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Posted: December 6, 2013 By James Molesworth
Posted: December 4, 2013
Posted: November 15, 2013 By Mitch Frank
Posted: November 7, 2013 By Jennifer Fiedler
It’s no secret that Bordeaux wines have a bit of a perception problem among U.S. consumers. In a 2012 blog post, senior editor James Molesworth, our lead taster for Bordeaux, said the Bordelais see the U.S. market “slipping away” on account of an “image issue, driven by the escalating prices of the top châteaus.”
A number of good reasons for exploring Bordeaux wines were outlined in that post, including a raft of under-$20 values, cellar-worthy wines at modest prices, stylistic diversity and a move to green farming and winemaking practices. But still, for many people just getting into wine, Bordeaux remains something of an unknown. How much does a consumer really need to know to buy a good bottle?
I asked Bernard Sun, corporate beverage director for Jean-Georges Restaurants, how he would recommend tackling the region. Here are his tips.
Posted: October 31, 2013
Posted: October 29, 2013 By MaryAnn Worobiec
Posted: October 25, 2013
Posted: October 24, 2013 By James Molesworth
With the 2013 New York Wine Experience about to kick off tonight, it's no surprise to see a few vintners strolling through the Wine Spectator offices today. I sat down with Pierre Lurton this morning to get a sneak peek at the two newest releases from the famed Château d'Yquem—both the 2011 Sauternes and 2012 dry white.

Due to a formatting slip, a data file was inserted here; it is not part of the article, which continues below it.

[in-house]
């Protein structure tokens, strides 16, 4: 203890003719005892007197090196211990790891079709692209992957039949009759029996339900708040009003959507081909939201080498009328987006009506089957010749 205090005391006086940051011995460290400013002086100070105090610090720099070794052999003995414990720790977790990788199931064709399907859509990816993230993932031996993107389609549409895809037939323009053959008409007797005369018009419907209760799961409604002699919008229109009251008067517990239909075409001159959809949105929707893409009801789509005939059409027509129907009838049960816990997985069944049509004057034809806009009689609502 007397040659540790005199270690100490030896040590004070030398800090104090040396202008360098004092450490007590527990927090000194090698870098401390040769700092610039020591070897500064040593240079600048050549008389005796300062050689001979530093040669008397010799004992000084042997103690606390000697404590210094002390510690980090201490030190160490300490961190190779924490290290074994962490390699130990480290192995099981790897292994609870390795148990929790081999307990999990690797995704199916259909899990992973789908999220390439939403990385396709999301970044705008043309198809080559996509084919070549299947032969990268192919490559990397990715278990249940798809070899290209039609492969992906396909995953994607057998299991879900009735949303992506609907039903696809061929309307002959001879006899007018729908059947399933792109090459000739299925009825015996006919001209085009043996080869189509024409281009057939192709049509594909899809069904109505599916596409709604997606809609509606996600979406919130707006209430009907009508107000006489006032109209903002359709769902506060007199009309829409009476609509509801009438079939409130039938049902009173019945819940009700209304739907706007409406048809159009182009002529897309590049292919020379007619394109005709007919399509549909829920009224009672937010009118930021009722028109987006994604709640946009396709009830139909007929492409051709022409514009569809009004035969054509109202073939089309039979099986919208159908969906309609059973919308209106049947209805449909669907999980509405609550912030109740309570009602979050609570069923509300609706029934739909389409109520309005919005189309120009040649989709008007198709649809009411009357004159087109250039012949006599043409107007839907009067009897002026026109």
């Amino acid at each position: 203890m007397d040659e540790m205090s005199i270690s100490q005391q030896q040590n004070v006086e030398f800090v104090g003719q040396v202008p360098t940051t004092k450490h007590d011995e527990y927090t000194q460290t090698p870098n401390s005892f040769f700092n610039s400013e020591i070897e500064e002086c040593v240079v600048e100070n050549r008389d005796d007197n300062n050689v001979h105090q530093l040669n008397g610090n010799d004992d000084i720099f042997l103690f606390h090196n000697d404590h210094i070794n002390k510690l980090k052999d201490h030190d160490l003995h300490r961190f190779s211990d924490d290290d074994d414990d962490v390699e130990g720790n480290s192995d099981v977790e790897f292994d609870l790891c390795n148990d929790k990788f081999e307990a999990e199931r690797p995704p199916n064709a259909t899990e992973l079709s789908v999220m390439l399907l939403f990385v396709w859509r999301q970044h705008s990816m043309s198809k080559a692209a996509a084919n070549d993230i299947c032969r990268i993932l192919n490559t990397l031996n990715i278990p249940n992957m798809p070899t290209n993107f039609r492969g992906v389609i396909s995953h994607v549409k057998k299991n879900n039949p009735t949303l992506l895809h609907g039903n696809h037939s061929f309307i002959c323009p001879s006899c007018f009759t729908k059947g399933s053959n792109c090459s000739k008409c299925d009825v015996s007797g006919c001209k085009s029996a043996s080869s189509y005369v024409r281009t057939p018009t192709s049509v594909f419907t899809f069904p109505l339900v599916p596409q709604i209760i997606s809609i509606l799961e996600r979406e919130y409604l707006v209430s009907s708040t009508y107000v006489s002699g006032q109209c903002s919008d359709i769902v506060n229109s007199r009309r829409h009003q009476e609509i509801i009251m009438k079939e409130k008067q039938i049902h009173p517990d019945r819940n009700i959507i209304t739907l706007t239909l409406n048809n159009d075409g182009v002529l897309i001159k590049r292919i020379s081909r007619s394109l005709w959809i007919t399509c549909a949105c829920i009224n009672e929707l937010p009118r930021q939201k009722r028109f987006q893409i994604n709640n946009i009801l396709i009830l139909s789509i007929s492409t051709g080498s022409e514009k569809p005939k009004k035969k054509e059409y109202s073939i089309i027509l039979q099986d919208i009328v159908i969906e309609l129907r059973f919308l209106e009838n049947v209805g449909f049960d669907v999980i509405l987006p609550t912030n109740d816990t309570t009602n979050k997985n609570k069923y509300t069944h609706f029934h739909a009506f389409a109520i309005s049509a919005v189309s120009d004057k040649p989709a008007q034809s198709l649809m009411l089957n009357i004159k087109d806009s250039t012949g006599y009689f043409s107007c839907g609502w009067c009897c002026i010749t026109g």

Posted: October 21, 2013
Posted: October 17, 2013
Posted: September 18, 2013 By Suzanne Mustacich
Posted: September 11, 2013
Posted: August 7, 2013 By Suzanne Mustacich
Posted: July 30, 2013 By Suzanne Mustacich
Posted: July 25, 2013 By MaryAnn Worobiec
Posted: July 24, 2013 By Suzanne Mustacich
Posted: July 11, 2013 By Mitch Frank
Is there a China backlash in France's wine regions?
China's growing thirst for wine, particularly French wine, has been a favorite topic in wine circles for several years. Our fascination is understandable—the People's Republic of China has engineered a spectacular economic story during the past two decades, growing from 2 percent of global GDP to 16 percent, according to International Monetary Fund data. As China's wealth has soared and an upper class has arisen, wine sales have grown dramatically.
But anytime a new group joins an industry as tradition-minded as wine, some people are going to grumble. The three men in Hostens may be just isolated criminals, but they might also have given voice to an underlying tension: Some wine people may not welcome the planet's newest big spenders.
Posted: June 30, 2013 By Suzanne Mustacich
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